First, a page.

Images courtesy Ironman.com
By Kent Gray/Triathlon.kiwi
Braden Currie might be one of the fittest 36-year-olds on the planet but even he knows Father Time waits for no man, not even those of the iron variety and especially not in Kona.
That goes some way to explaining why the Wanaka warrior has gone all in on the 2022 VinFast IRONMAN World Championships, desperate to become the first Kiwi male to take the top step of the podium on the Big Island sometime just after lunchtime on Sunday (NZT).
There’s the also not insignificant matter of Currie finishing third at the rescheduled 2021 IRONMAN World Championship in St. George. Utah five months ago, a massive confidence-boost heading into the legendary 3.9km swim, 180km bike, 42.2km run odyssey through the windswept lava fields of the Kailua-Kona on Oct. 8 local time (the Pro men take the start hooter at 05:25am NZT on Oct. 9).
Add the character-shaping experience of seventh (2019), fifth (2018) and 30th (2017) placings in his three previous Kona starts, the relocation of his family to Noosa for a mammoth training block in similar heat/humidity/wind conditions and a dialled back racing schedule in 2022, and you get the picture.
“It’s about making the most of the opportunities while you have got them,” Currie told IRONMAN.com.
“I’ve been lucky to experience longevity in this industry and I might only race for another couple of years so I will be giving it as much as I can. It’s exciting, a little bit nerve-racking but all in all I’m just looking forward to racing it”.
Erin Baker, MBE, twice captured the women’s title at Kona in 1987 and 1990 (along with three silver medals) but no Kiwi male has reached the top step. Cameron Brown, ONZM, has come closest, finishing second (in 2001 and 2005) and third (2002, 2003).
Currie hopes he can remain in touch through the opening 184km before allowing his natural ability in the marathon to change that narrative.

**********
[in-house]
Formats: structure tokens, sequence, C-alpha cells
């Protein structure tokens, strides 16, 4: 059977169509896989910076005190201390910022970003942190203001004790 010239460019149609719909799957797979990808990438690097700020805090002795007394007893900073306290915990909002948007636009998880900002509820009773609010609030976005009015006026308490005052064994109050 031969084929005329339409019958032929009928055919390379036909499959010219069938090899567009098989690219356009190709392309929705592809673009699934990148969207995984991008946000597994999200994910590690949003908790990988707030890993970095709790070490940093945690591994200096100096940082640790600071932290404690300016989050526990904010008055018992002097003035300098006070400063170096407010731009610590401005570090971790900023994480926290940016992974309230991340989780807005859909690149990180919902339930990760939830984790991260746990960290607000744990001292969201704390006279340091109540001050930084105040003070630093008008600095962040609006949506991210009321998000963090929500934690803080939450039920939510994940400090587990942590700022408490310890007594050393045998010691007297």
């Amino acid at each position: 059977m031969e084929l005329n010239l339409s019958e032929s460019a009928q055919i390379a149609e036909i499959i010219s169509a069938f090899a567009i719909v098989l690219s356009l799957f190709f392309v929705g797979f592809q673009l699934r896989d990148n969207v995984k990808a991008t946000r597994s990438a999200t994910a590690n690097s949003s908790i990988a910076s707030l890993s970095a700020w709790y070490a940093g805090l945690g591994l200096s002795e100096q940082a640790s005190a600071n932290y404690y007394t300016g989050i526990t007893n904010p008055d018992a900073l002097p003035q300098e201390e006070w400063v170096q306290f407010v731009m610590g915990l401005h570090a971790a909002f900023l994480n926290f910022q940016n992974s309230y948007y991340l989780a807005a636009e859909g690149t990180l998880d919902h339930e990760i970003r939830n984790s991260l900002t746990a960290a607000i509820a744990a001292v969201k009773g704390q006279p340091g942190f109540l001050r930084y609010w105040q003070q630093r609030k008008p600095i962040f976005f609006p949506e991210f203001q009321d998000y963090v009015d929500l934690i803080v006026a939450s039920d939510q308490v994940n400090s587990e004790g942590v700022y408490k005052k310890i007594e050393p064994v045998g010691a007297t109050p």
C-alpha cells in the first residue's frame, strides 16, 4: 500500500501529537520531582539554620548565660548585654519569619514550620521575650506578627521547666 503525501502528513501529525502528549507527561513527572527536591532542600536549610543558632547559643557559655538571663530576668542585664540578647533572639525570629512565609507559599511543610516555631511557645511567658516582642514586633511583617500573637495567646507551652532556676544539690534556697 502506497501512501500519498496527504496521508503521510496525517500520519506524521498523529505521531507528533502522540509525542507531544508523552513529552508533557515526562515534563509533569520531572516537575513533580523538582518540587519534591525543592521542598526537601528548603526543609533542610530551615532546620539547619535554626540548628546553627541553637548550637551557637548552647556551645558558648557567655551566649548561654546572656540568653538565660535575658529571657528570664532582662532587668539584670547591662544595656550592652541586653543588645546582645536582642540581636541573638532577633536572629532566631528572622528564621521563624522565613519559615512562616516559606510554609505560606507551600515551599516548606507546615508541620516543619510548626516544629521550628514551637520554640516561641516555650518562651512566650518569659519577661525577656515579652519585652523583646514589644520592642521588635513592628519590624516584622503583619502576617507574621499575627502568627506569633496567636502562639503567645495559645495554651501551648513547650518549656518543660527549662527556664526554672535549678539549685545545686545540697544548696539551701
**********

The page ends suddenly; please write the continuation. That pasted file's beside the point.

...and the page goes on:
“Kona isn’t about being really fast on one discipline, it’s about being consistent across all. You have to keep yourself in the race, the field is too strong and competitive to fall back 4-5 minutes on the swim for example,” he said.
“So my focus has been not to have a weakness, but if I do fall back slightly, I know I can lean on my running. It’s about having the tools in the tool bag to give it every shot I can.
“I like the challenging environment that this place puts on so I’m excited to be there. I think also, we haven’t had a Kiwi male ever be on the top of the podium at this event so if I can step up a step or two then I’ll be pretty stoked.”
The pandemic means its been three years since the IRONMAN World Championship was last raced in Kona. Currie qualified by finishing third in Utah and after kicking on to a silver medal at the Cairns Airport IRONMAN Asia-Pacific Championship Cairns in June, he moved to the Sunshine Coast to churn out the training miles necessary to contend in Kona.
“It’s such a unique environment to be able to race in, the external factors and challenges around racing in this environment make it potentially one of the toughest races in the world. Then you also throw in there 60 of world’s best guys all vying to probably win what is the biggest event in our sport, it makes for a pretty tough and brutal but exciting day, it’s great to be back,” said Currie.
“For me it’s just been progression all along, I always like to take steps forward not backwards, so I’m really excited to be back on the world stage and to have a second shot at the world title within the year. Utah was a great result for me and really big step forward in a lot of ways within my racing on a world platform.”
Spain-based Taupo 25-year-old Kyle Smith will line up alongside Currie in the men’s race (from 5.25am, Sunday, Oct. 9 NZT) while Aucklander Rebecca Clarke, fresh from an 8th place finish in the PTO U.S. Open in Dallas, will fly the Kiwi flag in the pro women’s race on Thursday, Oct.6 (Friday NZT from 5.25am). Stay tuned to Triathlon.kiwi for full coverage from Kona which includes a plethora of inspirational Kiwi age-groupers.
Tune into live race-day coverage of the 2022 VinFast IRONMAN World Championship triathlon globally via IRONMAN Now™ available on Facebook Watch, YouTube and Twitch.